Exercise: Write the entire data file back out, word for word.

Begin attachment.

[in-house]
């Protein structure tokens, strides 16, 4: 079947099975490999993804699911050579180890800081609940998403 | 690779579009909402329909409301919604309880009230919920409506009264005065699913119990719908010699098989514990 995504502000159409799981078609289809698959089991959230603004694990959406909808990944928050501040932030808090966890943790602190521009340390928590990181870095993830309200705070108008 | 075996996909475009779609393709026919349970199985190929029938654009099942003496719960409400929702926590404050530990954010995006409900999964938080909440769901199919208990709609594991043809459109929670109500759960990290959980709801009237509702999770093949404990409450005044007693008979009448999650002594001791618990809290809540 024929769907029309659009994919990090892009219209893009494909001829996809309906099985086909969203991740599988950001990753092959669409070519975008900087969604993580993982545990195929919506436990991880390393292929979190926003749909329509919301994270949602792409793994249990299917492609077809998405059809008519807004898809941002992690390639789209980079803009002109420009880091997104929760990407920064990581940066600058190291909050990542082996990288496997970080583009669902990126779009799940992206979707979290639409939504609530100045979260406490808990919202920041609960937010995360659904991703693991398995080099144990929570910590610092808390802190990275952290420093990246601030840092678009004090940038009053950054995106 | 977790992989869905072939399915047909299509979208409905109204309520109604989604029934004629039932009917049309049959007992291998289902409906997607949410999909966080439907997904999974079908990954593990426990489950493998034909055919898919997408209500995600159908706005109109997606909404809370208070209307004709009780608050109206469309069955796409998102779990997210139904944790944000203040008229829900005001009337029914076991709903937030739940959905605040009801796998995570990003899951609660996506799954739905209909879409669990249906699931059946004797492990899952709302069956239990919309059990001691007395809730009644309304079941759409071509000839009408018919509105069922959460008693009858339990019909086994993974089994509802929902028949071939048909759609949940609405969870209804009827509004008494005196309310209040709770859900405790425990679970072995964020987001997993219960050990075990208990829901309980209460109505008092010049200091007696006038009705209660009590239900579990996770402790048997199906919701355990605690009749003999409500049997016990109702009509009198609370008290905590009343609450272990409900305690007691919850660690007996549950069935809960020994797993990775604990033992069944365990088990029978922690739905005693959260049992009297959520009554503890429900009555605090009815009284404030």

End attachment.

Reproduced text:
[in-house]
């Protein structure tokens, strides 16, 4: 079947099975490999993804699911050579180890800081609940998403 | 690779579009909402329909409301919604309880009230919920409506009264005065699913119990719908010699098989514990 995504502000159409799981078609289809698959089991959230603004694990959406909808990944928050501040932030808090966890943790602190521009340390928590990181870095993830309200705070108008 | 075996996909475009779609393709026919349970199985190929029938654009099942003496719960409400929702926590404050530990954010995006409900999964938080909440769901199919208990709609594991043809459109929670109500759960990290959980709801009237509702999770093949404990409450005044007693008979009448999650002594001791618990809290809540 024929769907029309659009994919990090892009219209893009494909001829996809309906099985086909969203991740599988950001990753092959669409070519975008900087969604993580993982545990195929919506436990991880390393292929979190926003749909329509919301994270949602792409793994249990299917492609077809998405059809008519807004898809941002992690390639789209980079803009002109420009880091997104929760990407920064990581940066600058190291909050990542082996990288496997970080583009669902990126779009799940992206979707979290639409939504609530100045979260406490808990919202920041609960937010995360659904991703693991398995080099144990929570910590610092808390802190990275952290420093990246601030840092678009004090940038009053950054995106 | 977790992989869905072939399915047909299509979208409905109204309520109604989604029934004629039932009917049309049959007992291998289902409906997607949410999909966080439907997904999974079908990954593990426990489950493998034909055919898919997408209500995600159908706005109109997606909404809370208070209307004709009780608050109206469309069955796409998102779990997210139904944790944000203040008229829900005001009337029914076991709903937030739940959905605040009801796998995570990003899951609660996506799954739905209909879409669990249906699931059946004797492990899952709302069956239990919309059990001691007395809730009644309304079941759409071509000839009408018919509105069922959460008693009858339990019909086994993974089994509802929902028949071939048909759609949940609405969870209804009827509004008494005196309310209040709770859900405790425990679970072995964020987001997993219960050990075990208990829901309980209460109505008092010049200091007696006038009705209660009590239900579990996770402790048997199906919701355990605690009749003999409500049997016990109702009509009198609370008290905590009343609450272990409900305690007691919850660690007996549950069935809960020994797993990775604990033992069944365990088990029978922690739905005693959260049992009297959520009554503890429900009555605090009815009284404030």